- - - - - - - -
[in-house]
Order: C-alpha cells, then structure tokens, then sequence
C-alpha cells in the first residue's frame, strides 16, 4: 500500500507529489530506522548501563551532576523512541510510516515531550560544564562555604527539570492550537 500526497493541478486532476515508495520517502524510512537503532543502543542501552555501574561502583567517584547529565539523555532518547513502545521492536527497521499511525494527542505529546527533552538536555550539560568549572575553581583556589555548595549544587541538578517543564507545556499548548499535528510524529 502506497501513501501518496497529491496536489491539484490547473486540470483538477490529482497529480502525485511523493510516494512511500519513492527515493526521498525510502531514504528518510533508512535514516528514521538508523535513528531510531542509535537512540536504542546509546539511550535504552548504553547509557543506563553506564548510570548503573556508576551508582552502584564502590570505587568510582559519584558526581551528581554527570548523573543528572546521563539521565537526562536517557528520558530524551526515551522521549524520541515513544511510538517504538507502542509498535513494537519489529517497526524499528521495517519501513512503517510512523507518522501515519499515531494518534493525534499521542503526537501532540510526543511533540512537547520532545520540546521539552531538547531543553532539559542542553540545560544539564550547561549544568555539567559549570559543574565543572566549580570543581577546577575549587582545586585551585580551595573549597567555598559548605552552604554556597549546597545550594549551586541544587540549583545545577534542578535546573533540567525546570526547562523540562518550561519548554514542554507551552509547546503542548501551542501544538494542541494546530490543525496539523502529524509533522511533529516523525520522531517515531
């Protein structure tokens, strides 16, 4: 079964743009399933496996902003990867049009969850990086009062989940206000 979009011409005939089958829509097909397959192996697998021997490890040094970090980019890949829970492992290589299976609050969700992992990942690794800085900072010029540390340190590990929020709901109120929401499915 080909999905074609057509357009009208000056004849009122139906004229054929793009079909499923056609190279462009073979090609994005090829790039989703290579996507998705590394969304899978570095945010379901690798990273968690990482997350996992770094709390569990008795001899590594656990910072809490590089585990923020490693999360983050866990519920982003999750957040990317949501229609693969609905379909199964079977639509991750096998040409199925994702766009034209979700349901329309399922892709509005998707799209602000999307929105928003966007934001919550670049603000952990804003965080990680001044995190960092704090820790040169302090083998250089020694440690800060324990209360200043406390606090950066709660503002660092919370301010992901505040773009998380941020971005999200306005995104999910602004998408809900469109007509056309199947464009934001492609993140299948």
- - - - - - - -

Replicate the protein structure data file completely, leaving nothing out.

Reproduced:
[in-house]
Order: C-alpha cells, then structure tokens, then sequence
C-alpha cells in the first residue's frame, strides 16, 4: 500500500507529489530506522548501563551532576523512541510510516515531550560544564562555604527539570492550537 500526497493541478486532476515508495520517502524510512537503532543502543542501552555501574561502583567517584547529565539523555532518547513502545521492536527497521499511525494527542505529546527533552538536555550539560568549572575553581583556589555548595549544587541538578517543564507545556499548548499535528510524529 502506497501513501501518496497529491496536489491539484490547473486540470483538477490529482497529480502525485511523493510516494512511500519513492527515493526521498525510502531514504528518510533508512535514516528514521538508523535513528531510531542509535537512540536504542546509546539511550535504552548504553547509557543506563553506564548510570548503573556508576551508582552502584564502590570505587568510582559519584558526581551528581554527570548523573543528572546521563539521565537526562536517557528520558530524551526515551522521549524520541515513544511510538517504538507502542509498535513494537519489529517497526524499528521495517519501513512503517510512523507518522501515519499515531494518534493525534499521542503526537501532540510526543511533540512537547520532545520540546521539552531538547531543553532539559542542553540545560544539564550547561549544568555539567559549570559543574565543572566549580570543581577546577575549587582545586585551585580551595573549597567555598559548605552552604554556597549546597545550594549551586541544587540549583545545577534542578535546573533540567525546570526547562523540562518550561519548554514542554507551552509547546503542548501551542501544538494542541494546530490543525496539523502529524509533522511533529516523525520522531517515531
């Protein structure tokens, strides 16, 4: 079964743009399933496996902003990867049009969850990086009062989940206000 979009011409005939089958829509097909397959192996697998021997490890040094970090980019890949829970492992290589299976609050969700992992990942690794800085900072010029540390340190590990929020709901109120929401499915 080909999905074609057509357009009208000056004849009122139906004229054929793009079909499923056609190279462009073979090609994005090829790039989703290579996507998705590394969304899978570095945010379901690798990273968690990482997350996992770094709390569990008795001899590594656990910072809490590089585990923020490693999360983050866990519920982003999750957040990317949501229609693969609905379909199964079977639509991750096998040409199925994702766009034209979700349901329309399922892709509005998707799209602000999307929105928003966007934001919550670049603000952990804003965080990680001044995190960092704090820790040169302090083998250089020694440690800060324990209360200043406390606090950066709660503002660092919370301010992901505040773009998380941020971005999200306005995104999910602004998408809900469109007509056309199947464009934001492609993140299948």